Different Weighting Methods in Business Tendency Survey Indicators in Swiss Manufacturing Industry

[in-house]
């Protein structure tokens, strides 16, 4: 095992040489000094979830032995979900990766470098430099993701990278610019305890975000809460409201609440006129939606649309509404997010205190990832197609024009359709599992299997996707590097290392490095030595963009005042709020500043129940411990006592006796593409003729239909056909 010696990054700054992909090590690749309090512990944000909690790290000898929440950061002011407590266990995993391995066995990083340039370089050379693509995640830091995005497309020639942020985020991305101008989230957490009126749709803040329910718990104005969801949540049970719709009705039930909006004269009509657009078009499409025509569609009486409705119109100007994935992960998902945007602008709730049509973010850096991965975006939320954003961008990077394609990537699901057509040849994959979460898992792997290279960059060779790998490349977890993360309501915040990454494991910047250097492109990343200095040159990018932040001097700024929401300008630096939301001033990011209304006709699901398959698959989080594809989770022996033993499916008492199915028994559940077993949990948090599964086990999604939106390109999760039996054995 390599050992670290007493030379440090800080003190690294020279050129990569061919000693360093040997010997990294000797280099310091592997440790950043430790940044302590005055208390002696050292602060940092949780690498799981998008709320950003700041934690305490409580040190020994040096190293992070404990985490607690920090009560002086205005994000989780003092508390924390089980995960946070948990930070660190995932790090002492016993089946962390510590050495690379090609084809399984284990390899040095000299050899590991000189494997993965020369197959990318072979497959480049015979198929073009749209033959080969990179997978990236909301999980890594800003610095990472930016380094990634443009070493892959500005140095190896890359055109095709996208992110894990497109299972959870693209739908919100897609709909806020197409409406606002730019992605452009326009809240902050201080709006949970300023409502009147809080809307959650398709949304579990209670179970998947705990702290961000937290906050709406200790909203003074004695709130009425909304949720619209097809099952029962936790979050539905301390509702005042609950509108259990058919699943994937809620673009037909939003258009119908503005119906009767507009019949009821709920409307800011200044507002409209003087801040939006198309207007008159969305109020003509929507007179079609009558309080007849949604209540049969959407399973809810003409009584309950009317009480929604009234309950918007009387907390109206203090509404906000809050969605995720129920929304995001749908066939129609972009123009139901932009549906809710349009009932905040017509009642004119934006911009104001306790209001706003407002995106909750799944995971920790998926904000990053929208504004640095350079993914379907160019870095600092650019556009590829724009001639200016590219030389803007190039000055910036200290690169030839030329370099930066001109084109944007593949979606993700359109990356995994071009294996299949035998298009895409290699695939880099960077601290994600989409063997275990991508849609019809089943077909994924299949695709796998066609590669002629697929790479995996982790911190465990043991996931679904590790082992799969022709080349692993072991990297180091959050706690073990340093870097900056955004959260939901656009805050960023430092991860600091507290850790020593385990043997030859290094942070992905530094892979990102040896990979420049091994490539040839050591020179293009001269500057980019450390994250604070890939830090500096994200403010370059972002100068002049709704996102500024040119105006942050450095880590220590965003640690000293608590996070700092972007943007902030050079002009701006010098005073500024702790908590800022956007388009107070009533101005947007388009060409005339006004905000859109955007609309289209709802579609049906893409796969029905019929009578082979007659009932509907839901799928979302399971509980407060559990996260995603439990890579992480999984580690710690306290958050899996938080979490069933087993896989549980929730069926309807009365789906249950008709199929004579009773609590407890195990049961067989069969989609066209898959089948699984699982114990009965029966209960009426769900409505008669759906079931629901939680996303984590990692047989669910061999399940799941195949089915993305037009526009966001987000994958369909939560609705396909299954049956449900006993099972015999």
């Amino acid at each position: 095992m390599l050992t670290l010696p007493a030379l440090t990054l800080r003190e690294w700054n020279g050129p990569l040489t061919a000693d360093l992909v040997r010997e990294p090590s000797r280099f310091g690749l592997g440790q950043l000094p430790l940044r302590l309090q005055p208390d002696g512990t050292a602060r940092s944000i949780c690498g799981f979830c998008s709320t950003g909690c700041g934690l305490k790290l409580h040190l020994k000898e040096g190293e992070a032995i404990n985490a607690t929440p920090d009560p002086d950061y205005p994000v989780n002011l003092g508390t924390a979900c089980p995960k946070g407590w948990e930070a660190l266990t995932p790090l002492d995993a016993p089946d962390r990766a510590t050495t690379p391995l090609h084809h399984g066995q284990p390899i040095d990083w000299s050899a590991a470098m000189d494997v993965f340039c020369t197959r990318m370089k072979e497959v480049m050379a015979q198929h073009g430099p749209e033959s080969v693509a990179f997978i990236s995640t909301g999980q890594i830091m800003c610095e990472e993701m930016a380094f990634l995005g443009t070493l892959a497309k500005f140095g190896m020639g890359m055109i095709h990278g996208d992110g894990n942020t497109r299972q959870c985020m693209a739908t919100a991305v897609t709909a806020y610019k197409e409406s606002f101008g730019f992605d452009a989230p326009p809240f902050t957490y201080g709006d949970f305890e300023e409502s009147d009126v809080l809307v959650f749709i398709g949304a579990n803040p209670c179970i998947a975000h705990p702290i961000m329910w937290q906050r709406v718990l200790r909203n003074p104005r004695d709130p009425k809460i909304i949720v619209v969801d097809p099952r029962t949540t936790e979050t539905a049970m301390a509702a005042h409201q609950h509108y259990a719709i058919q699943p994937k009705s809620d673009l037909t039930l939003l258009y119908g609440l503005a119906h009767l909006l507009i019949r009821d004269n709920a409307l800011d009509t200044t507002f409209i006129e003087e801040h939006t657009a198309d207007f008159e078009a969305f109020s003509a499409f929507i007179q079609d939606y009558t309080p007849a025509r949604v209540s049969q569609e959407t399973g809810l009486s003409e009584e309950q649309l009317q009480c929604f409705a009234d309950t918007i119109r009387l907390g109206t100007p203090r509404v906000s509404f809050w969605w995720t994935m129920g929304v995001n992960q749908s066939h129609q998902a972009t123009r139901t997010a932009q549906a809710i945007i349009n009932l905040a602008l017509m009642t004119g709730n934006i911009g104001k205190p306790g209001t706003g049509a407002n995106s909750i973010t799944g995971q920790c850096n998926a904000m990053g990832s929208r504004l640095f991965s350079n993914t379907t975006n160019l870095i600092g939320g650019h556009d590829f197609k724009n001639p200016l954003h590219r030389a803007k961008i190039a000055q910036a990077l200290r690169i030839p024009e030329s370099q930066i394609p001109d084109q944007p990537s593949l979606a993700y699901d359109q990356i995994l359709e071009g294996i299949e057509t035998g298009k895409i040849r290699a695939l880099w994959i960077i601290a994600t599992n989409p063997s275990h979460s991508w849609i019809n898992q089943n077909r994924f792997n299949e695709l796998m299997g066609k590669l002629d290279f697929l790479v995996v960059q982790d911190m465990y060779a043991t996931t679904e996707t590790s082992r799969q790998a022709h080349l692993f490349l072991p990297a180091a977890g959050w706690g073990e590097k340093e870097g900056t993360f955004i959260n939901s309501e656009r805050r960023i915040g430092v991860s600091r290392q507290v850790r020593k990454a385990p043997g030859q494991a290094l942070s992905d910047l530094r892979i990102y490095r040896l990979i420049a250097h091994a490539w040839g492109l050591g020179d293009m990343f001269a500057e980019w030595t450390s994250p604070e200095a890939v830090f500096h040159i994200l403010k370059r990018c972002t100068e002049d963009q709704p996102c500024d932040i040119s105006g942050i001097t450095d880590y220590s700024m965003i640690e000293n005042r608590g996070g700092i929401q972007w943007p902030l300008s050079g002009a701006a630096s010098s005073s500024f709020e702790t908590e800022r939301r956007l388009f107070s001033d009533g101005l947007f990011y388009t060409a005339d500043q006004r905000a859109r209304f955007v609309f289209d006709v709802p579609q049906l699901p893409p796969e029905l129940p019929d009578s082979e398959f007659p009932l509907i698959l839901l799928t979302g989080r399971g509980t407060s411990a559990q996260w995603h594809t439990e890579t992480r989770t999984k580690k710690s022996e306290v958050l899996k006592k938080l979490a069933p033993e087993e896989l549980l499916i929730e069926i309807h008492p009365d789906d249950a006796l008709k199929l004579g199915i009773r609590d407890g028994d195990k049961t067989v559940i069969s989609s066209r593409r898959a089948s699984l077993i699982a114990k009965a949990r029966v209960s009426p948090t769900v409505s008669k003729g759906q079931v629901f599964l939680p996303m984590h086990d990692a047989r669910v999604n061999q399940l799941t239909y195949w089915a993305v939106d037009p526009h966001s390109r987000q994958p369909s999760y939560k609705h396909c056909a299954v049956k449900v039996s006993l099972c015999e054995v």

In business cycle analysis the development of inventories still plays a crucial role. The strong movements over time have a large effect particularly on the growth rate of GDP. Quantitative data on inventories are generally of rather low quality. As a complement to quantitative statistics, business tendency surveys (BTS) offer actual data on stocks of different categories and on order books (often called negative inventories) to estimate actual values. However, the qualitative data do not show up in the empirical analysis. One reason could be that the aggregation process in BTS of these two items is often not adequate. Three alternative weighting methods were applied at firm level: no weighting, weighting with the number of employees, weighting with the number of employees plus the ratio of order books/stock to sales. These were compared with the current weighting method which includes stratification and branch weights by value added. The four indicators for each of the BTS questions had a statistically different variance, mean or distribution in most cases. The comparison of these four versions of weighting with the reference series – growth rate of order books and of stocks of finished products – produced quite different results. For the growth rate of order books, the best fit was with the non-weighted responses of the firms to the question on changes of order books. The match with the growth rate of stocks of finished products was generally lower. The best fit was again with the non-weighted responses on the change question on stocks of finished products.
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